Associated Press & New York Daily News – 2011-01-28 00:47:18
Dugway Proving Ground Reopens After Lockdown
Citizens for Legitimate Government
(January 27, 2011) — The Army says Dugway Proving Ground, where military weapons are tested, was locked down for hours because a “small” [but lethal] amount of a nerve agent was unaccounted for. The military said in a statement Thursday the amount missing was less than one fourth of a teaspoon of VX nerve agent, which affects the body’s ability to carry messages through the nerves. The missing vial prompted a lockdown late Wednesday afternoon that lasted until the agent was found early Thursday.
VX (O-ethyl S-[2-(diisopropylamino)ethyl] methylphosphonothioate) is an extremely toxic substance whose only application is in chemical warfare as a nerve agent. As a chemical weapon, it is classified as a weapon of mass destruction by the United Nations in UN Resolution 687 and the production and stockpiling of VX is outlawed under the 1993 Chemical Weapons Convention.]
Utah Army Post Reopens after Nerve Agent Found
Jennifer Dobner, Associated Press
DUGWAY PROVING GROUND, Utah (January 27, 2011) — The Army said Thursday that Dugway Proving Ground, where military weapons are tested, was locked down for hours because a small amount of a nerve agent was unaccounted for.
The amount missing was less than one-fourth of a teaspoon of VX nerve agent, which affects the body’s ability to carry messages through the nerves. The missing vial prompted a lockdown late Wednesday afternoon that lasted nearly 14 hours.
Post commander Col. William E. King said the nerve agent was never unsecured but had been incorrectly placed in a mislabeled container after a test on Tuesday at a base lab. The error was detected during a routine inventory check. “It’s an unfortunate oversight but one that we take very seriously,” King said at a news conference outside of the base gates in Utah’s Skull Valley, about 85 miles southwest of Salt Lake City.
King said he has halted all testing and handling of chemical weapons on the post until an internal review of procedures can be conducted. Staff will also be retrained.
Surveillance camera video from the lab showed no one had access to the vial during the hours it was unaccounted for. The vial was both stored in a secondary container and locked inside a vault, and multiple security systems are in place, King said. “It’s not very easy to get in to our vault,” he said.
After an initial investigation, King said he believes there was “no malicious intent” on the part of the two base employees who had conducted the tests. However, Army and FBI investigators were still talking with the pair on Thursday to determine what went wrong.
King said he did not yet know whether any disciplinary action would result from their actions. No one was in danger and the lockdown was ordered as a precaution, King said.
Between 1,200 and 1,400 people were inside the facility at the time. They included military personnel, contractors and civilian workers. About 850 people live on the base. “All of our employees are safe and there is no damages that I know of,” Bonnie Robinson, a post spokeswoman, said Thursday morning.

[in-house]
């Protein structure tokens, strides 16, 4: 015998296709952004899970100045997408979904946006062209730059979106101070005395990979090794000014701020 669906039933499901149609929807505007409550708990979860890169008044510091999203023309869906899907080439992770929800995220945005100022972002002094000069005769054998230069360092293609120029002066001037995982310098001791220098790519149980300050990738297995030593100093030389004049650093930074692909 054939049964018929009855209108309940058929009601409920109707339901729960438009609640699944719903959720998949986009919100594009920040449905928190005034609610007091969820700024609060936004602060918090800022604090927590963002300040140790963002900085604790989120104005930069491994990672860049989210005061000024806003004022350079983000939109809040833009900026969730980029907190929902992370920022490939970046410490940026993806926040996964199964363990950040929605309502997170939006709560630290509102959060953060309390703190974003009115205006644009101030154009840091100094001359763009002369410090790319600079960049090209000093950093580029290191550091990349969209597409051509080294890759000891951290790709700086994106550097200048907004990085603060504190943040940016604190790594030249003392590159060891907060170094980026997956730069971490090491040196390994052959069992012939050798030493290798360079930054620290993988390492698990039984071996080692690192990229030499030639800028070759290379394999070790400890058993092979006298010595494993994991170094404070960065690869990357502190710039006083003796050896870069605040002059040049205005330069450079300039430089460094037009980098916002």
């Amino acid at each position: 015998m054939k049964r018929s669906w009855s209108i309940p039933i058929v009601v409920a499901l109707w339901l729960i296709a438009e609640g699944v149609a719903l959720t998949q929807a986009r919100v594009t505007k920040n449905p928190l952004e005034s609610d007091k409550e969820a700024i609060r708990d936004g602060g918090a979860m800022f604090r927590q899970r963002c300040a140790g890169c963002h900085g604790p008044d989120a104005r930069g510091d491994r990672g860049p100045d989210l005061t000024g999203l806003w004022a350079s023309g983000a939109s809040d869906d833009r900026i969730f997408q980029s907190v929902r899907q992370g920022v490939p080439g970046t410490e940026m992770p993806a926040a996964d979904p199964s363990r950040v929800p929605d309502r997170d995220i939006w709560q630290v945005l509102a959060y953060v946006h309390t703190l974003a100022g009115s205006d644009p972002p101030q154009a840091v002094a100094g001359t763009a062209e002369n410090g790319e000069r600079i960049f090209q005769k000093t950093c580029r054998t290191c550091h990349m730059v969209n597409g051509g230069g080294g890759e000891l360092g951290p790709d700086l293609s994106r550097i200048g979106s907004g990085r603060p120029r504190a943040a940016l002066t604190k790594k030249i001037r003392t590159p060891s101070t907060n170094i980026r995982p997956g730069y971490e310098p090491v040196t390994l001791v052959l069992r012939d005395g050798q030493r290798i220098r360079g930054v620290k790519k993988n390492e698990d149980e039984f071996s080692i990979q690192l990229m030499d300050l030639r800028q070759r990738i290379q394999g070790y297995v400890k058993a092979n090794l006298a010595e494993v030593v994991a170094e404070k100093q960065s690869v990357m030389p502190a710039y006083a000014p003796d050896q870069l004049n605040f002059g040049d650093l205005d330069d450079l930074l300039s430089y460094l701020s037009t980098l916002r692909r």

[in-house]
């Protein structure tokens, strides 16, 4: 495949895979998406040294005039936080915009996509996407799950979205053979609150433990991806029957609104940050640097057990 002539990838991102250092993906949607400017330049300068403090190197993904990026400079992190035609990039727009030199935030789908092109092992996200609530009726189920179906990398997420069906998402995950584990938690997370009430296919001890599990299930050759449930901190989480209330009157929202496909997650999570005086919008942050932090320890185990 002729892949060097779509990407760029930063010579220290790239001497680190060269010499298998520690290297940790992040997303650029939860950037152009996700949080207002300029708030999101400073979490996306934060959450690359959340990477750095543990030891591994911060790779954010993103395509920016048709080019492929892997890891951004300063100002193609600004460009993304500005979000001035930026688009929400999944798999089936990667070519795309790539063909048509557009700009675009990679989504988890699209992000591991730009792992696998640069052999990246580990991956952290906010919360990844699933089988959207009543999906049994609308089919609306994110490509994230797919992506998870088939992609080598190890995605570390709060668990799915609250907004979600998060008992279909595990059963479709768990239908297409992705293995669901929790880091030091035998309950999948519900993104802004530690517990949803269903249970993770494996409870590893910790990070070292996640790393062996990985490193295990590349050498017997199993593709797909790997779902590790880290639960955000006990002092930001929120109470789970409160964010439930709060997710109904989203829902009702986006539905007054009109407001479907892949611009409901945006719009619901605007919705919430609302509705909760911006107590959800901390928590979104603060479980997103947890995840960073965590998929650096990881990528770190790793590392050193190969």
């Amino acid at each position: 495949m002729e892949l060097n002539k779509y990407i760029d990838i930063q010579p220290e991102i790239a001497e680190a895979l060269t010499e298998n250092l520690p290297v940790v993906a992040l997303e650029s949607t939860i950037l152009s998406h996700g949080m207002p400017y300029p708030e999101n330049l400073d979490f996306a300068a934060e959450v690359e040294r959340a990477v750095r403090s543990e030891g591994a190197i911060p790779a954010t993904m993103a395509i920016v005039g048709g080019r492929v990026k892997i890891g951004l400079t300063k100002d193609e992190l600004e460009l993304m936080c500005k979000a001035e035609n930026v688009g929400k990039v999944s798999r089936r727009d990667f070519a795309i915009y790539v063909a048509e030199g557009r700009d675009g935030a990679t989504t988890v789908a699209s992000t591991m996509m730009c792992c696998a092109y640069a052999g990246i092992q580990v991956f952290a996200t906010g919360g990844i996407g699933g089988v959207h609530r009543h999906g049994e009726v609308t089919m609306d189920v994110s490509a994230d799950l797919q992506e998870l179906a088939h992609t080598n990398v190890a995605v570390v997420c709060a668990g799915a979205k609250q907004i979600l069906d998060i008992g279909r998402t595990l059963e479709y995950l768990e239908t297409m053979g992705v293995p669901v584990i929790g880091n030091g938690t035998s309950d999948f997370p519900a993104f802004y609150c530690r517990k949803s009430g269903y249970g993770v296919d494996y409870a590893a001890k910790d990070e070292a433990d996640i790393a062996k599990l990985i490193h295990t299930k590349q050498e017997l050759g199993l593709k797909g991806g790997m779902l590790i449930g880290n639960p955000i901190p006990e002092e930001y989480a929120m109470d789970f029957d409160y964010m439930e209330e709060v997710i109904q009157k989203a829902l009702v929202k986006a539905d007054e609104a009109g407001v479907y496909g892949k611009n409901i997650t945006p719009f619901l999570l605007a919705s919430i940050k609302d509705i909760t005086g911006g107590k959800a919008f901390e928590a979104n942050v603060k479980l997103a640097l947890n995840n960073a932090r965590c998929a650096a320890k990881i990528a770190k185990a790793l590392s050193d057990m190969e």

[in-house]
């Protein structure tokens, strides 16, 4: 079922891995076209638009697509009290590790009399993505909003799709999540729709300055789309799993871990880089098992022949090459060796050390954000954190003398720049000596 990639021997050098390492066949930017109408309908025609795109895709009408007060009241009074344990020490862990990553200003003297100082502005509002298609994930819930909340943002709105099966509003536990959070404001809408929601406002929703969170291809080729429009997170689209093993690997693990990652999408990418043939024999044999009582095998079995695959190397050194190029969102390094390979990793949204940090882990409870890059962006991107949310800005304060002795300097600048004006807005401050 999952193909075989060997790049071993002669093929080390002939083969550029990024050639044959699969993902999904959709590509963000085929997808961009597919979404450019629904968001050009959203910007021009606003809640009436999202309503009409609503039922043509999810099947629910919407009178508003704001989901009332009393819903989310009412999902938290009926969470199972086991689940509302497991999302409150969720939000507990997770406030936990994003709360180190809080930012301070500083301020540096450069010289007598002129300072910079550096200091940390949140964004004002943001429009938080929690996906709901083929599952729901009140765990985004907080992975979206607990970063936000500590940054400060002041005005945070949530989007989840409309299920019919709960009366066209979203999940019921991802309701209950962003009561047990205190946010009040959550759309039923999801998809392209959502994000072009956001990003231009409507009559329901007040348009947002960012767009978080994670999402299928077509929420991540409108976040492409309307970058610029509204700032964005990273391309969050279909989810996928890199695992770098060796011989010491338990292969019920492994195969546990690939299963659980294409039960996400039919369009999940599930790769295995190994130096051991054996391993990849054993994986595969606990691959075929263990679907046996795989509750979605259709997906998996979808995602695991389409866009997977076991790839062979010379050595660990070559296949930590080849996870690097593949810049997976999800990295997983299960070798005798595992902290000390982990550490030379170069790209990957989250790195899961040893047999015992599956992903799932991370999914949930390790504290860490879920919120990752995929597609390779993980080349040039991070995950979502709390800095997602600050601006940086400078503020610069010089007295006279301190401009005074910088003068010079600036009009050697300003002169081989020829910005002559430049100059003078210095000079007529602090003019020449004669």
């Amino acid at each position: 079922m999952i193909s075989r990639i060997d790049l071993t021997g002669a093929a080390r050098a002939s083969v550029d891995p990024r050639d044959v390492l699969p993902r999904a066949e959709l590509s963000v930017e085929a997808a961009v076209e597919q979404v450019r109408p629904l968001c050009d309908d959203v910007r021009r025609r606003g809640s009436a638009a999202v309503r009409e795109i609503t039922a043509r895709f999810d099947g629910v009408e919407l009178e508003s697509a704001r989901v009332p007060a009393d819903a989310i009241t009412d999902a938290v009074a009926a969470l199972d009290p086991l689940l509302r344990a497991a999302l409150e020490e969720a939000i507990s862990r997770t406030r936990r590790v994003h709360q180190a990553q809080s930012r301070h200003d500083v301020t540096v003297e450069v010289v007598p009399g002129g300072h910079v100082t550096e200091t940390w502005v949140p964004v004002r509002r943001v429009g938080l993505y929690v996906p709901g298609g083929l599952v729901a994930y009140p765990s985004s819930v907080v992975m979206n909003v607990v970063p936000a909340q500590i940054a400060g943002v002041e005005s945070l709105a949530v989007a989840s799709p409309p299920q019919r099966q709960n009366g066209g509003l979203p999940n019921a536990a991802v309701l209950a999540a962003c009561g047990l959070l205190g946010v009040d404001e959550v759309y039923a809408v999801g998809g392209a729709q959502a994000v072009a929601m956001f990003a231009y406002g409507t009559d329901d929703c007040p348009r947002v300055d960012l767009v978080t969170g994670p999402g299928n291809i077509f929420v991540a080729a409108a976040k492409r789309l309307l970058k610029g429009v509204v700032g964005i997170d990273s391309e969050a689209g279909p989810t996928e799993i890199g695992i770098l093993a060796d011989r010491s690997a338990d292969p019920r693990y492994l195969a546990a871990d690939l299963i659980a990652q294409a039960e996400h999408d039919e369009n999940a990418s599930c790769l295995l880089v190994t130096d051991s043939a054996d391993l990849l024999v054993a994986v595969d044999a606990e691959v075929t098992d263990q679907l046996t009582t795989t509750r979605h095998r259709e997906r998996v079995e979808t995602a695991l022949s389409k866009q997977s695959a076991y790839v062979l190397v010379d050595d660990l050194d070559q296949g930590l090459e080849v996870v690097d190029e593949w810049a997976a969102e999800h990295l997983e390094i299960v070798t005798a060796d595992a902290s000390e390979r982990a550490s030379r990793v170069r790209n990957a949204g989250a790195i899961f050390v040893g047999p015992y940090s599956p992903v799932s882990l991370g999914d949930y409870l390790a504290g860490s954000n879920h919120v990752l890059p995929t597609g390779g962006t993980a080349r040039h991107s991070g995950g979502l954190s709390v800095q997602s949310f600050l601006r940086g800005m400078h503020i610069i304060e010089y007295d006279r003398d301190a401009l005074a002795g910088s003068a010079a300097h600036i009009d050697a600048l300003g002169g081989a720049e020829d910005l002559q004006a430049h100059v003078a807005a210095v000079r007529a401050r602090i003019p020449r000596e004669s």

Dugway is used to test military weapons, but its primary mission is defending troops against biological and chemical attacks. Encompassing more than 800,000 acres of desert, the post also is used by the U.S. Army Reserves and the U.S. National Guard for maneuver training.
VX is just one of numerous deadly chemicals tested and handled at the base. A persistent chemical agent, VX can be “very deadly” if it makes contact with the skin, but the amount of material in the misplaced vial was so small that only a few people might have been affected, King said. “VX, normally from a warfare perspective, would be put out in gallons,” he said.
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All Clear on Utah Army Base
After Lost Lethal VX Nerve Gas
Causes ‘Serious Concern,’ Lockdown
Richard Sisk / New York Daily News
WASHINGTON BUREAU (January 27th 2011) — The Army gave the all-clear Thursday after loosing track overnight of a vial of lethal VX nerve agent at a Utah base.
An emergency lockdown went into effect around 6 p.m. Wednesday at the sprawling Dugway Proving Grounds when the vial turned up missing during a routine inventory check. More than 1,000 employees were held at the base southwest of Salt Lake City as military officials launched a frantic search.
The missing vial was found on the base around 3 a.m.
A military spokesman said “all personnel are uninjured and safe. The public is safe as well.” The vial contained less than 1 milliliter, or roughly a quarter-teaspoon, of the VX, considered the deadliest agent in the military’s arsenal. Earlier in the day, military officials mysteriously said the shutdown went into effect amid a “serious concern.” Armed sentries blocked the entrances while Army officials refused to say what prompted the lockdown.
“No one is in immediate danger but these steps are required,” Col. William King IV, the base commander, said at the time.
Dugway is used by the Army Reserves and the U.S. National Guard for training, and the base also serves as a bombing range. The Army Test and Evaluation Command center also conducts training and tests of defenses against biological and chemical weapons attacks.
VOTE: Lethal Weapons
Does this make you nervous about the security at US army bases?
Yes. The military needs to be more careful when it comes to deadly weapons.
No. It was a simple mistake and they handled it properly.
I don’t care.
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